Michelle’s voice is a strained howl, and her lyrics are heavy but considered lines, many of them about depression or anxiety: “Everyone goes through shit and gets over it / But I can’t be that / Everyone always says to just snap out of it / But that doesn’t apply to me… I can’t take care of this mind that won’t take care of me.” Michelle never sings in specific, concrete terms; she never tells us exactly who she’s singing about or what feelings she’s addressing. But her lyrics cut deep all the same. She sings about things that I don’t hear addressed in song often, like the weight of social expectation: “I let my guard down to meet someone new / Said she as disappointed / Said I fucking knew.”
My favorite song on the album might be “Hey Mercy,” a dense stream-of-consciousness bloodletting. It could be about a romantic relationship, but the lyrics come off more as a confrontation of a parent, a demand that someone acknowledge all the ways that they have fucked you up: “Everyday is a struggle trying to unlearn the traits you’ve embedded.” But it’s also the rare Gouge Away song that ends in a note of dark, exultant triumph: “You’ll be calling me an artist by the way I draw blood.”
There are so, so many great bands within the punk underground, and so many ways to address this genre that’s been branching out in all these different directions for the past 40 years or so. But the best of those bands are still the ones who don’t treat punk or hardcore as genres, with marks to hit and obligations to fulfill. The best bands are the ones who use that music as a vehicle for tense and volatile personal communication, the ones where the people in the band seem like they’d explode if they didn’t put this shit into song form and get it off their collective chest. Gouge Away were always one of those bands. Now, they’re getting better. Two years ago, they deserved your attention. Now, they demand it.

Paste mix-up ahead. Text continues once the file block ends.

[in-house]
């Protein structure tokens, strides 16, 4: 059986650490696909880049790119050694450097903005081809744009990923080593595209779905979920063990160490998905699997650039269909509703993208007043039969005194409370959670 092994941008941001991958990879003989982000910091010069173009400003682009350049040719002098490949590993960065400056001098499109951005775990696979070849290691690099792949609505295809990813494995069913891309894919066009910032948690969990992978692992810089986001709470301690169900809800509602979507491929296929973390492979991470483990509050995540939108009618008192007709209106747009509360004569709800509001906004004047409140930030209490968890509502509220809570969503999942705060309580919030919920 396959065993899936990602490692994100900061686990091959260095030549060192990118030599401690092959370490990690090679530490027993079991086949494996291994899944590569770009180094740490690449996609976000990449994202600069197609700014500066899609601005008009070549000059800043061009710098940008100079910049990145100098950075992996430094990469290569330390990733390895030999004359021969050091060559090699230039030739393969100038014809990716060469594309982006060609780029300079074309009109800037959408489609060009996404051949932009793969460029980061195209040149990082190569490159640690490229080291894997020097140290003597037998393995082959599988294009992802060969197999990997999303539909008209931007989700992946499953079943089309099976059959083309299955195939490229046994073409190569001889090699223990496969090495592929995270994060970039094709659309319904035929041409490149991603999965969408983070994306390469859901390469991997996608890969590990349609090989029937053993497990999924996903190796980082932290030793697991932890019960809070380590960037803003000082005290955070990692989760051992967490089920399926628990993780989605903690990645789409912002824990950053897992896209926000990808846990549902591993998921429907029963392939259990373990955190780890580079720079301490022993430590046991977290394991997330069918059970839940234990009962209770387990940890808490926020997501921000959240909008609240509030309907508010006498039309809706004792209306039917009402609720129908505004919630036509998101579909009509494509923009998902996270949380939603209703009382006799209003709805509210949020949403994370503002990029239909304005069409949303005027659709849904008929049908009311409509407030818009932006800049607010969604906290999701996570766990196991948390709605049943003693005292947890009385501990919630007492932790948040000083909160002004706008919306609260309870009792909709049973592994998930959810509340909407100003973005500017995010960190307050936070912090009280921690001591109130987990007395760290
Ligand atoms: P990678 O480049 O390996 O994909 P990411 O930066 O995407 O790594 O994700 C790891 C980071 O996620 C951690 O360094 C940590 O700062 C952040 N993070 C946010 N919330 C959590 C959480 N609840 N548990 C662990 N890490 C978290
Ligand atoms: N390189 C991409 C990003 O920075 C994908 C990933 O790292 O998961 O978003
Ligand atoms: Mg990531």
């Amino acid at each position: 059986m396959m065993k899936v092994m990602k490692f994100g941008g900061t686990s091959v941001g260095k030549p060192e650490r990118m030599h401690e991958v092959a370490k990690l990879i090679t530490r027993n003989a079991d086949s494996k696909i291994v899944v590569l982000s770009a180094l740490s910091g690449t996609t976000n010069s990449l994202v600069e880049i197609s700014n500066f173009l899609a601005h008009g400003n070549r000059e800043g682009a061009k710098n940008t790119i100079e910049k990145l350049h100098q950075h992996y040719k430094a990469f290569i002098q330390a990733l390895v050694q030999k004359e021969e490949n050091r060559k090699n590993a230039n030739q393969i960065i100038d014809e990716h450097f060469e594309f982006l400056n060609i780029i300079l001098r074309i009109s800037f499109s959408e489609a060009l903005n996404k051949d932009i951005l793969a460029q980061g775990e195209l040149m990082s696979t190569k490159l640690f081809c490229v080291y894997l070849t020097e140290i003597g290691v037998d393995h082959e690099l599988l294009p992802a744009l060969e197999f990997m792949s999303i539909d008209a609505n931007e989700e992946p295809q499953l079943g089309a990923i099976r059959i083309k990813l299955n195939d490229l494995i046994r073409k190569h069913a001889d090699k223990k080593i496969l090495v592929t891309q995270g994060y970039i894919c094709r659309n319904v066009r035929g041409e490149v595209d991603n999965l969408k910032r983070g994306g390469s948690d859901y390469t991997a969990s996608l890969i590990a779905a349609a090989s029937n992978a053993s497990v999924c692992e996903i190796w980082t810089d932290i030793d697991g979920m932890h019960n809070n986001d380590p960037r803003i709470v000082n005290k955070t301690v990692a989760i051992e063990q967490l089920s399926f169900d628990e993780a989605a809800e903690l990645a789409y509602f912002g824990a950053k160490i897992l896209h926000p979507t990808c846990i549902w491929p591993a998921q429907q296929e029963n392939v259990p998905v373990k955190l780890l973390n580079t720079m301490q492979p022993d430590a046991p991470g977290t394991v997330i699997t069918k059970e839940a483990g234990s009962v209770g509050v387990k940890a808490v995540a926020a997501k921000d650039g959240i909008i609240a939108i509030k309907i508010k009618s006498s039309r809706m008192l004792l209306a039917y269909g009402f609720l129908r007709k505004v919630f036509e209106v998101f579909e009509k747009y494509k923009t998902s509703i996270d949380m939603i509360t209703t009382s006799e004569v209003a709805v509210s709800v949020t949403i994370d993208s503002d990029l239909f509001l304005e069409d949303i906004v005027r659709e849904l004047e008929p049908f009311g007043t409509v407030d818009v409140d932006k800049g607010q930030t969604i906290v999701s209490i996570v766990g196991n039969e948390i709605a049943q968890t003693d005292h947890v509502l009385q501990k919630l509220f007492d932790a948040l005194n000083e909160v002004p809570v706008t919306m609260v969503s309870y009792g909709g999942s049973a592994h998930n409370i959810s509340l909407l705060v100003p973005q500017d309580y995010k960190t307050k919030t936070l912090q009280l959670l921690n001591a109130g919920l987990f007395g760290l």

Burnt Sugar is out 9/28 on Deathwish, Inc.
Other albums of note out this week:
• SOB x RBE’s as-yet-unheard Bay Area slapper Gangin II.
• Dödsrit’s towering, overwhelming black metal/D-beat hybrid Spirit Crusher.
• Restorations’ depressed-but-anthemic punker LP5000.
• Tim Hecker’s drone opus Konoyo.
• Nile Rodgers & Chic’s long-awaited disco comeback It’s About Time.
• Marissa Nadler’s atmospheric, collab-heavy For My Crimes.
• Viagra Boys’ menacing postpunk churn Street Worms.
• Amber Arcades’ dazed, synthy European Heartbreak.
• Miss World’s conceptual fame-commentary debut Keeping Up With Miss World.
• Mudhoney’s raunchy ripper Digital Garbage.
• Jay Som and Justus Proffit’s collaboration Nothing’s Changed.
• Roosevelt’s longing synthpopper Young Romance.
• Hater’s twinkly, melancholic Siesta.
• Jlin’s choreography soundtrack Autobiography.
• Slow Crush’s heavy shoegazer Aurora.
• Danielson’s psychedelic bugout Snap Outtavit.
• Snow Roller’s muddy, smeary indie rocker Y2K.
• Foxhole’s post-rock reunion Well Kept Thing.
• Bliss Signal’s self-titled mutant black metal debut.
• Fresh And Onlys leader Tim Cohen’s solo psych-popper The Modern World.
• Tommy And The Commies’ quick-and-dirty mod-punk debut Here Comes….
• Un’s funeral doom death-march Sentiment.
• Binah’s death metal crusher Phobiate.
• Cypress Hill’s oddly comforting Elephants On Acid.
• Loretta Lynn’s grand-dame twanger Wouldn’t It Be Great.
• Lupe Fiasco’s dense and conceptual Drogas Wave.
• Cher’s ABBA cover album Dancing Queen.
• Alt-J’s remix album Reduxer.
• Mount Kimbie’s DJ-Kicks mix.
• The Rick & Morty soundtrack album.
• The label compilation NGX: Ten Years Of Neon Gold.
• Yumi Zouma’s EP III EP.
• Pulgas’ More Like Us EP.